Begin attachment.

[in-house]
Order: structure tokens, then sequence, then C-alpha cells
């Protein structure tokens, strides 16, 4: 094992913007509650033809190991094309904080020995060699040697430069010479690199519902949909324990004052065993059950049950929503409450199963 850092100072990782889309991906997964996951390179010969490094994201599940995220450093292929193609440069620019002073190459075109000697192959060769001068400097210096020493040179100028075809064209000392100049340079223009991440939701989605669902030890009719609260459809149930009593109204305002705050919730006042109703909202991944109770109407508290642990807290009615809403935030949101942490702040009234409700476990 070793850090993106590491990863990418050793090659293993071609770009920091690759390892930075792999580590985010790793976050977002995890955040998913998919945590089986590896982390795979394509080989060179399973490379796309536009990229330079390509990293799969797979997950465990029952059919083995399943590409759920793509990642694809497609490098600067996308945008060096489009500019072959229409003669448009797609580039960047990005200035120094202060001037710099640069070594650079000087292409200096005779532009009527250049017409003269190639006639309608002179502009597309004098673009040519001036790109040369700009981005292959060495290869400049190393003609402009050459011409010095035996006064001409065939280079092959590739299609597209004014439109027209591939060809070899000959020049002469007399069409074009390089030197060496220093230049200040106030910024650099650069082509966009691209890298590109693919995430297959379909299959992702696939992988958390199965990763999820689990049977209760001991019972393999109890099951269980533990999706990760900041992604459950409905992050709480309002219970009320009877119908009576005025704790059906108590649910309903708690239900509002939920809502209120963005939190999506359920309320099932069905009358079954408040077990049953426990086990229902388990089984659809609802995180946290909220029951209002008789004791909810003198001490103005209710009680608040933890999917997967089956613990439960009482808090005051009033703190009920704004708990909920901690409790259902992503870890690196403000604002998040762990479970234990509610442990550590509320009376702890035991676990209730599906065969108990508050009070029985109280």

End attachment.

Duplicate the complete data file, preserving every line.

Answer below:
[in-house]
Order: structure tokens, then sequence, then C-alpha cells
């Protein structure tokens, strides 16, 4: 094992913007509650033809190991094309904080020995060699040697430069010479690199519902949909324990004052065993059950049950929503409450199963 850092100072990782889309991906997964996951390179010969490094994201599940995220450093292929193609440069620019002073190459075109000697192959060769001068400097210096020493040179100028075809064209000392100049340079223009991440939701989605669902030890009719609260459809149930009593109204305002705050919730006042109703909202991944109770109407508290642990807290009615809403935030949101942490702040009234409700476990 070793850090993106590491990863990418050793090659293993071609770009920091690759390892930075792999580590985010790793976050977002995890955040998913998919945590089986590896982390795979394509080989060179399973490379796309536009990229330079390509990293799969797979997950465990029952059919083995399943590409759920793509990642694809497609490098600067996308945008060096489009500019072959229409003669448009797609580039960047990005200035120094202060001037710099640069070594650079000087292409200096005779532009009527250049017409003269190639006639309608002179502009597309004098673009040519001036790109040369700009981005292959060495290869400049190393003609402009050459011409010095035996006064001409065939280079092959590739299609597209004014439109027209591939060809070899000959020049002469007399069409074009390089030197060496220093230049200040106030910024650099650069082509966009691209890298590109693919995430297959379909299959992702696939992988958390199965990763999820689990049977209760001991019972393999109890099951269980533990999706990760900041992604459950409905992050709480309002219970009320009877119908009576005025704790059906108590649910309903708690239900509002939920809502209120963005939190999506359920309320099932069905009358079954408040077990049953426990086990229902388990089984659809609802995180946290909220029951209002008789004791909810003198001490103005209710009680608040933890999917997967089956613990439960009482808090005051009033703190009920704004708990909920901690409790259902992503870890690196403000604002998040762990479970234990509610442990550590509320009376702890035991676990209730599906065969108990508050009070029985109280």